Acknowledging the seriousness of the coronavirus pandemic while at the same time stressing the reality behind Resolution No. 20-60, the Highland County Board of Commissioners passed the resolution declaring a state of emergency in the county at itsWednesday meeting.
Highland County Emergency Management Agency Director David Bushelman was quick to point out the measure was “a formality that opens up avenues for supplies and reimbursements later on down the road,” while at the same time recognizing that the commissioners were taking the situation seriously.
Commissioner Gary Abernathy said while it was important to institute the emergency declaration, “there is no more an emergency today than there was on Monday.”
Bushelman said state of emergency declarations were more for the benefit of jurisdictions like Highland County to go through the procurement process, and loosens restrictions such as minority buying and bidding mandates.
“With Highland County, it’s more of a formality to get us on record with the state EMA,” Bushelman said. “In working with FEMA (Federal Emergency Management Agency), this will hopefully put us in line for some reimbursements for federal money on down the line.”
He stressed that Wednesday’s emergency declaration doesn’t change anything for the general public since “it’s more of a formality and we don’t want to induce panic.”
While admitting people’s concerns over the COVID-19 pandemic were rightly placed, Abernathy put into perspective that the public had a better chance of contracting influenza during the current flu season.
“So far this year, we’ve had between 22,000 and 50,000 flu deaths,” he said. “In Highland County, we’ve had 36 hospitalizations for the flu so far.”
As of Wednesday afternoon, state health officials confirmed 88 cases of coronovirus in Ohio.
Bushelman said that test results of a suspected COVID-19 case of a McClain High School hadn’t come back yet.
He indicated that when the test results are complete, his office will issue a news release to remain in compliance with HIPAA laws governing the release of personal medical information.
The only information available during Saturday’s press conference was that the person was a male student at McClain High School in grades 9-12.
Commission president Jeff Duncan said that Monday they had a meeting with various county department heads to provide guidance during the pandemic, and the feeling among the commissioners was that as department heads, they knew more about their own day-to-day operations, and that county business decisions would be best left up to them.
“Here in this office, we’ve shut things down to the point where we’re having people drop stuff off in the lobby,” he said. “But, if you need to speak with us, we’ll talk to you, but we’re just taking precautions like everyone else.”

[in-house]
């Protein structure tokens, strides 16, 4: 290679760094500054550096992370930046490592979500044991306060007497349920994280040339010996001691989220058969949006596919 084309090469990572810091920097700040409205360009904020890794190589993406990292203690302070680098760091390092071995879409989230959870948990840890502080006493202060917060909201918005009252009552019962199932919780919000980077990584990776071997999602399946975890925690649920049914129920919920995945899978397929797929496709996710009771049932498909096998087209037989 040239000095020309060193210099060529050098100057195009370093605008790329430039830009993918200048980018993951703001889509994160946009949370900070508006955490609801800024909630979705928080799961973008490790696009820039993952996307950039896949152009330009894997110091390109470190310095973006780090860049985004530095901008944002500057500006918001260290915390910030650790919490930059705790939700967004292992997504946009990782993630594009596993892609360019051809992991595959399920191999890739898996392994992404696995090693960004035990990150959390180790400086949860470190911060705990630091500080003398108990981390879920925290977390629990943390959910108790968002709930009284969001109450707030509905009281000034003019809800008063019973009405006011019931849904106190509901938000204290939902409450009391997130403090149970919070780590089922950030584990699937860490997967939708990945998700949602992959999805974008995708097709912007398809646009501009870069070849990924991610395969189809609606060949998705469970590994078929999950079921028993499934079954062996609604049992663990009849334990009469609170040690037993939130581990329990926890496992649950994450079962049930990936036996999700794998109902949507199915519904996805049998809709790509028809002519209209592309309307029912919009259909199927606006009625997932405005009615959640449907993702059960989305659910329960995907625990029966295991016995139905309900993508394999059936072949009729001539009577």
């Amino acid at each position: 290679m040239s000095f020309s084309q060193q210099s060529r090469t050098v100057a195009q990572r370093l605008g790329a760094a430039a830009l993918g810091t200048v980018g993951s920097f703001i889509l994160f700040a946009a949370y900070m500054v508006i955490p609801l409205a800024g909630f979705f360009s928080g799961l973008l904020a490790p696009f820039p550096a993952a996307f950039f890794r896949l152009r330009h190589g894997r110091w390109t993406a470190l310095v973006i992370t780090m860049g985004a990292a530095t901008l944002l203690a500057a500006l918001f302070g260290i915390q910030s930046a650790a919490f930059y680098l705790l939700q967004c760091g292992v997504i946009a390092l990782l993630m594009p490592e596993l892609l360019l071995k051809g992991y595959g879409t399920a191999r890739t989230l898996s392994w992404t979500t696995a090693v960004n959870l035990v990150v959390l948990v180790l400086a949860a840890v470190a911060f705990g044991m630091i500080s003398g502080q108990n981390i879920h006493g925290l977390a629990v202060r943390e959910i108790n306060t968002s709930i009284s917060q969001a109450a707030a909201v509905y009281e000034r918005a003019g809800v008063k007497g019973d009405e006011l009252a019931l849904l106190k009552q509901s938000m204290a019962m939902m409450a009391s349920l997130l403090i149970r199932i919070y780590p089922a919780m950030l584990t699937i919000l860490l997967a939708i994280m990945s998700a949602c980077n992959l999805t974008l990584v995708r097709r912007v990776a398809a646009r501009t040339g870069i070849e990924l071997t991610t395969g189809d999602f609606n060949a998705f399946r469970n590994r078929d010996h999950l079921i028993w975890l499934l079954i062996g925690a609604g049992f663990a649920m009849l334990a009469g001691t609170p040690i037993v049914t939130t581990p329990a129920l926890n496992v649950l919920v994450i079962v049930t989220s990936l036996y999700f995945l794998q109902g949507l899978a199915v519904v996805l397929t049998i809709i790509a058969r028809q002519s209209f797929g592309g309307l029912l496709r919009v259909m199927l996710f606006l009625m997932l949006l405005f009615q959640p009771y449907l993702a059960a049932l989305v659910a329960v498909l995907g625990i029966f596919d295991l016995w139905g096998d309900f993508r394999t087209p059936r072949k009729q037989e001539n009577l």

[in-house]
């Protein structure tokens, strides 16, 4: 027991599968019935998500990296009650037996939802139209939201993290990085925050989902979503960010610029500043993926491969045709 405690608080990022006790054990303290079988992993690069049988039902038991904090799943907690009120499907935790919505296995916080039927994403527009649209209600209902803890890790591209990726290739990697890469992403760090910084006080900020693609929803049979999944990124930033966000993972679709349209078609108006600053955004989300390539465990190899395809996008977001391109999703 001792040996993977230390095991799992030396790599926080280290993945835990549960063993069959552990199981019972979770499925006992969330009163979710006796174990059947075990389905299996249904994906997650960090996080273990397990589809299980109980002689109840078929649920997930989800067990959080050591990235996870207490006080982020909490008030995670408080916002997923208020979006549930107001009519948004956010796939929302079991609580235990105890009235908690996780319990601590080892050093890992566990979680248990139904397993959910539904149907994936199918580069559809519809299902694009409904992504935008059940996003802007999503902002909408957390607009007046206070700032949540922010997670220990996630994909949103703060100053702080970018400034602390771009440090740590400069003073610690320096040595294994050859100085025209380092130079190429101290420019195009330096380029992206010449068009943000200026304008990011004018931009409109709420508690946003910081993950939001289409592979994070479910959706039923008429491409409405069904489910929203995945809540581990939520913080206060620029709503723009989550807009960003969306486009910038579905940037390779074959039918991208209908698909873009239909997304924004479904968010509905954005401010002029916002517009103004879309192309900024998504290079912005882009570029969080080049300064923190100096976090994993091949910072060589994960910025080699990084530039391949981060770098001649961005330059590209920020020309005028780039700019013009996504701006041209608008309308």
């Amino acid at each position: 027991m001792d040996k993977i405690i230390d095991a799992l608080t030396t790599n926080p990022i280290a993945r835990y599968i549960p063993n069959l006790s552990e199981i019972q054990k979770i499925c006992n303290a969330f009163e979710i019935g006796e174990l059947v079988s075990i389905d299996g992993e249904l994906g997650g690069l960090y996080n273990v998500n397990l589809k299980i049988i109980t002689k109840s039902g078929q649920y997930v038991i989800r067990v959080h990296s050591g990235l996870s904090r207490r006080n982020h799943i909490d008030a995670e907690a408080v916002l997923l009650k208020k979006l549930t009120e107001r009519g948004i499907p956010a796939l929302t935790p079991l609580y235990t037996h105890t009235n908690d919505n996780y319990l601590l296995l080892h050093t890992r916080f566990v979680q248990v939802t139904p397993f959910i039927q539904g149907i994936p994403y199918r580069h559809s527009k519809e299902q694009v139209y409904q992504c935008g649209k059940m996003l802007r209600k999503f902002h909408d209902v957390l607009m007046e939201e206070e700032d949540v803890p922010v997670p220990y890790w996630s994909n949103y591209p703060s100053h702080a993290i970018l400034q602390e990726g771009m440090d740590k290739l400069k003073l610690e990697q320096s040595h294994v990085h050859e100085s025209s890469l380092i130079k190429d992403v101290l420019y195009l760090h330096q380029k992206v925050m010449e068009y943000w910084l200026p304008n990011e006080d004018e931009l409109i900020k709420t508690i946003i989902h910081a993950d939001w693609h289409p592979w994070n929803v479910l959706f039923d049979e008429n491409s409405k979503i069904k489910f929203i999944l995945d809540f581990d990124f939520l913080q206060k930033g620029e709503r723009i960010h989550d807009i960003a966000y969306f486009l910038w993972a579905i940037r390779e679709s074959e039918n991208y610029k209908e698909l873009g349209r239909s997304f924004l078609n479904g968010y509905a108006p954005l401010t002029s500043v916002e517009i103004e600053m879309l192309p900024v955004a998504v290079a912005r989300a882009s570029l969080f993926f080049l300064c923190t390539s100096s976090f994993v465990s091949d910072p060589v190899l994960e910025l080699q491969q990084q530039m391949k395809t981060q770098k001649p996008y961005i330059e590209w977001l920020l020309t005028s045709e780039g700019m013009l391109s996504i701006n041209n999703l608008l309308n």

His recommendation was that if the public had county business to attend to, to call ahead and see if it can be taken care of over the phone or by email.
Duncan said that he and Lt. Branden Jackman, public information officer for Paint Creek Joint EMS/Fire District, would be on a conference call with county and village elected officials later Wednesday morning, and that Health Commissioner Jared Warner and Jackman would be teleconferencing with faith-based organizations to provide guidance for area churches and pantries.
Bushelman noted that each day at 8 a.m., an executive meeting of the Highland County Emergency Operations Center is held, which includes representatives of Highland District Hospital and the Highland County Sheriff’s Office, in addition to commission president Duncan.
A bit of good news was shared during Wednesday’s meeting to dispel all of the current uneasiness, with Duncan saying that sales tax receipts for the county continued their steady rise, with a $67,401 increase from the same time one year ago, with a total increase since the first of the year of nearly $106,000.
“That’s good news, but unfortunately, next month’s figures might not be as good, but we’re off to a good start” he said.
Commissioner Terry Britton emphasized the need for fiscal restraint, indicating the pandemic would have “a huge impact on the financial side of business, including ours.”
He also said that clerk Mary Remsing was in the process of contacting groups to inform them that their scheduled meetings in the administration building would be cancelled until further notice.
In other matters Wednesday, commissioners executed a request for approval from the Federal Aviation Administration for the return of grant funding not needed at the Highland County Airport, to free that funding for use by other airports.
Reach Tim Colliver at 937-402-2571.